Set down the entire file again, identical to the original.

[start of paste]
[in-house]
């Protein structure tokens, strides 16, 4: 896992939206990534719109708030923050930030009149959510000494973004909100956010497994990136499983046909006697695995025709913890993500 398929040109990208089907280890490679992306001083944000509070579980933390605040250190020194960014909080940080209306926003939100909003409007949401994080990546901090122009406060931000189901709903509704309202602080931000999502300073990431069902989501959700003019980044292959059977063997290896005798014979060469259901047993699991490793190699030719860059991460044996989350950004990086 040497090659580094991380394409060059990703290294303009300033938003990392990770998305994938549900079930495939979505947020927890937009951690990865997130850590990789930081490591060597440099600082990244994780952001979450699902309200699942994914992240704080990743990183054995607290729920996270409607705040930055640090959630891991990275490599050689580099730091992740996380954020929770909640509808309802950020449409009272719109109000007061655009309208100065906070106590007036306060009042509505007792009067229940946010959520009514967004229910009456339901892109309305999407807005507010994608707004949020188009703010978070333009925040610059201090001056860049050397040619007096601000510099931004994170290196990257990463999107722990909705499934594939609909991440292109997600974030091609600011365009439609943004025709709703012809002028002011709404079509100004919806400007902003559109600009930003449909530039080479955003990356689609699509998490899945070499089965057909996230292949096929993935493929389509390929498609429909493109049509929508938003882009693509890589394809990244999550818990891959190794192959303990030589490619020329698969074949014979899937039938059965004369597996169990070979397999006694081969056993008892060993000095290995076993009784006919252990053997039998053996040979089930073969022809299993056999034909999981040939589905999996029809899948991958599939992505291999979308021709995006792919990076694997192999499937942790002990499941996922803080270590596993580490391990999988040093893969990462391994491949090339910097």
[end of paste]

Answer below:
[in-house]
């Protein structure tokens, strides 16, 4: 896992939206990534719109708030923050930030009149959510000494973004909100956010497994990136499983046909006697695995025709913890993500 398929040109990208089907280890490679992306001083944000509070579980933390605040250190020194960014909080940080209306926003939100909003409007949401994080990546901090122009406060931000189901709903509704309202602080931000999502300073990431069902989501959700003019980044292959059977063997290896005798014979060469259901047993699991490793190699030719860059991460044996989350950004990086 040497090659580094991380394409060059990703290294303009300033938003990392990770998305994938549900079930495939979505947020927890937009951690990865997130850590990789930081490591060597440099600082990244994780952001979450699902309200699942994914992240704080990743990183054995607290729920996270409607705040930055640090959630891991990275490599050689580099730091992740996380954020929770909640509808309802950020449409009272719109109000007061655009309208100065906070106590007036306060009042509505007792009067229940946010959520009514967004229910009456339901892109309305999407807005507010994608707004949020188009703010978070333009925040610059201090001056860049050397040619007096601000510099931004994170290196990257990463999107722990909705499934594939609909991440292109997600974030091609600011365009439609943004025709709703012809002028002011709404079509100004919806400007902003559109600009930003449909530039080479955003990356689609699509998490899945070499089965057909996230292949096929993935493929389509390929498609429909493109049509929508938003882009693509890589394809990244999550818990891959190794192959303990030589490619020329698969074949014979899937039938059965004369597996169990070979397999006694081969056993008892060993000095290995076993009784006919252990053997039998053996040979089930073969022809299993056999034909999981040939589905999996029809899948991958599939992505291999979308021709995006792919990076694997192999499937942790002990499941996922803080270590596993580490391990999988040093893969990462391994491949090339910097």